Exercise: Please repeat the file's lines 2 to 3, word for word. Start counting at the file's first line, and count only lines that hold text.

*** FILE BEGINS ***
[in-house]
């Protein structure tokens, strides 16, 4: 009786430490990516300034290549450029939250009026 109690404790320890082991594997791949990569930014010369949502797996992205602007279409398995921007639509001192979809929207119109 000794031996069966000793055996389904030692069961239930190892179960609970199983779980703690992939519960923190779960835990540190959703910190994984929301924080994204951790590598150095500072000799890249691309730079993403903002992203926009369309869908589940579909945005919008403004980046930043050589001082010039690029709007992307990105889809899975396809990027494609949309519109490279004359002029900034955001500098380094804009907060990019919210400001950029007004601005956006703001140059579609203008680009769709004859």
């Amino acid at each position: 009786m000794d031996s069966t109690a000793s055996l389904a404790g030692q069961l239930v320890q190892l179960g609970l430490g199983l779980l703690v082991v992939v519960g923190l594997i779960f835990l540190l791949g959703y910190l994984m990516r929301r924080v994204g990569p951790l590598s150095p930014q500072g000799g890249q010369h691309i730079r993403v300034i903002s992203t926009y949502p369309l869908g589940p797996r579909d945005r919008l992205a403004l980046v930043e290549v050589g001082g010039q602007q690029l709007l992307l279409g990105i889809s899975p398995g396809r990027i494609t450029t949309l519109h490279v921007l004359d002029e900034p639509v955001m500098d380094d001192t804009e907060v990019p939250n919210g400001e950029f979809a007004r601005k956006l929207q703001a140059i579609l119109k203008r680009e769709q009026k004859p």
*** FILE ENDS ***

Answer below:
């Protein structure tokens, strides 16, 4: 009786430490990516300034290549450029939250009026 109690404790320890082991594997791949990569930014010369949502797996992205602007279409398995921007639509001192979809929207119109 000794031996069966000793055996389904030692069961239930190892179960609970199983779980703690992939519960923190779960835990540190959703910190994984929301924080994204951790590598150095500072000799890249691309730079993403903002992203926009369309869908589940579909945005919008403004980046930043050589001082010039690029709007992307990105889809899975396809990027494609949309519109490279004359002029900034955001500098380094804009907060990019919210400001950029007004601005956006703001140059579609203008680009769709004859």
């Amino acid at each position: 009786m000794d031996s069966t109690a000793s055996l389904a404790g030692q069961l239930v320890q190892l179960g609970l430490g199983l779980l703690v082991v992939v519960g923190l594997i779960f835990l540190l791949g959703y910190l994984m990516r929301r924080v994204g990569p951790l590598s150095p930014q500072g000799g890249q010369h691309i730079r993403v300034i903002s992203t926009y949502p369309l869908g589940p797996r579909d945005r919008l992205a403004l980046v930043e290549v050589g001082g010039q602007q690029l709007l992307l279409g990105i889809s899975p398995g396809r990027i494609t450029t949309l519109h490279v921007l004359d002029e900034p639509v955001m500098d380094d001192t804009e907060v990019p939250n919210g400001e950029f979809a007004r601005k956006l929207q703001a140059i579609l119109k203008r680009e769709q009026k004859p």